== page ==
The tropical mean climate and tropical variability, such as the El Nino/Southern Oscillation (ENSO) and the Madden-Julian Oscillation (MJO), play a key role for weather predictions, climate predictions and climate projections. However, they are not well simulated by the state-of-the-art general circulation models (GCMs) used for predictions and projections, and the problems are generally referred to as the “tropical biases”. The most prominent tropical biases are the double-ITCZ problem, the ENSO problem, and the MJO problem.
These tropical biases have been persisting in the last several generations of GCMs. The major difficulties for understanding and alleviating these biases are twofold: (1) They all involve some forms of feedback, such as the ocean-atmosphere feedback and the wave-heating feedback, making it difficult to determine the real cause of the bias; and (2) The biases need to be traced back to specific model characteristics, such as certain aspect of the physical parameterizations, in order to provide useful guidance on how to improve the model simulations.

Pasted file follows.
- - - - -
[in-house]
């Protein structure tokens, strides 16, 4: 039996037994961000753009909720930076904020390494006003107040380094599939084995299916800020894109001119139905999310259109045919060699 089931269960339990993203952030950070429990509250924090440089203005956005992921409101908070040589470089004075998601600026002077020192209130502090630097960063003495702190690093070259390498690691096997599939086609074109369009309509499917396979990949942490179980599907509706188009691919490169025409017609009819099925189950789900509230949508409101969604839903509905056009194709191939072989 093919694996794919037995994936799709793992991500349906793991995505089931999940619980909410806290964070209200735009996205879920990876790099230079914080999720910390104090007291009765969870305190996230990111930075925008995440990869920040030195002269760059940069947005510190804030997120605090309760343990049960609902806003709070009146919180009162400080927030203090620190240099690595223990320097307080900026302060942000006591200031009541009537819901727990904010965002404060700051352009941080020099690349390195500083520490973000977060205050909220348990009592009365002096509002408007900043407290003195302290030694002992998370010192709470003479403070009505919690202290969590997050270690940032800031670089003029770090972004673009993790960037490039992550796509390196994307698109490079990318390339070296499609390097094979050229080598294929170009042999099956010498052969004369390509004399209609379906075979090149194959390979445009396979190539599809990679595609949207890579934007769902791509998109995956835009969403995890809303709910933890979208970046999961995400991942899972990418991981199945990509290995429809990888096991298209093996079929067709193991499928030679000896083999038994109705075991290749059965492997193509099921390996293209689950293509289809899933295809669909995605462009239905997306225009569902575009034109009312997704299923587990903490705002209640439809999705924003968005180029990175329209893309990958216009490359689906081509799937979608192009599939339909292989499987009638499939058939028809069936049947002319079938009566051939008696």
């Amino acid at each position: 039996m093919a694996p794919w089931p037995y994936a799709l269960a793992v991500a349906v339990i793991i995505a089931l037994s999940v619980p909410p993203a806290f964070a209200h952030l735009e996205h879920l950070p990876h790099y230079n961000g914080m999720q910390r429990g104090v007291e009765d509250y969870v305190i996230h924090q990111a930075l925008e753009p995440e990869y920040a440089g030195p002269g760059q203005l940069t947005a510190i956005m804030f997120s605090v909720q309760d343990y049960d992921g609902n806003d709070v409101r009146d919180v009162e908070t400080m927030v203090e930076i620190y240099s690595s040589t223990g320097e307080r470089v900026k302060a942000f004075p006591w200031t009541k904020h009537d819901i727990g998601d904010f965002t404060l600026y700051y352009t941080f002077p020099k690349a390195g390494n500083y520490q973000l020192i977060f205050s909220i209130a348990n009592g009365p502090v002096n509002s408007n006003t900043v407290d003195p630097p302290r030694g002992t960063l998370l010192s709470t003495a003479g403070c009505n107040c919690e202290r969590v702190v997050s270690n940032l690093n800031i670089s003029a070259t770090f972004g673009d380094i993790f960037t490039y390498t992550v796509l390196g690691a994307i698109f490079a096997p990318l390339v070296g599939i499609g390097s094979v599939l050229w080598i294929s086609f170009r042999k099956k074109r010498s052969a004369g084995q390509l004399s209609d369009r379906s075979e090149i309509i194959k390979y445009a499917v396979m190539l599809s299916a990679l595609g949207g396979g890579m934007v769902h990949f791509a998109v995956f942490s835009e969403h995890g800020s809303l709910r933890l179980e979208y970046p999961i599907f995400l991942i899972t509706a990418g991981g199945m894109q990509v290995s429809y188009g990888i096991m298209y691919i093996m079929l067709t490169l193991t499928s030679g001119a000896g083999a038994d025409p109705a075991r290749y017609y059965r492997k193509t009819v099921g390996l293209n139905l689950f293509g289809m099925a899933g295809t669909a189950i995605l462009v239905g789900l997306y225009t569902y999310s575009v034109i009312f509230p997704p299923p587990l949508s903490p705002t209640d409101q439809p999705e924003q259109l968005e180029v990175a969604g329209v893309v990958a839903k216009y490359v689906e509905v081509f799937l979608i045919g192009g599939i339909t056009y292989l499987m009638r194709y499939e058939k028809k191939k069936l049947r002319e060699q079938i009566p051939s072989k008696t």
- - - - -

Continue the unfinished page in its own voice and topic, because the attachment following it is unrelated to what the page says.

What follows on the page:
Multiple-model intercomparison, when combined with feedback
analysis and model physics evaluation, provide a good way to overcome
these difficulties. It can help us to understand the physical reasons
of the tropical biases, find systematic dependence of the biases on
specific model characteristics, and transfer the success of some of the
models to other more bias-challenged models. We will present the
results of several recent studies that include an analysis of the
physical mechanisms of the double-ITCZ problem in 22 IPCC AR4 coupled
GCMs; a newly discovered “coupled wave oscillator” mechanism of ENSO,
and its implications for the ENSO problem in coupled GCMs; and GCM
sensitivity experiments trying to improve the simulations of MJO and
convectively coupled equatorial waves.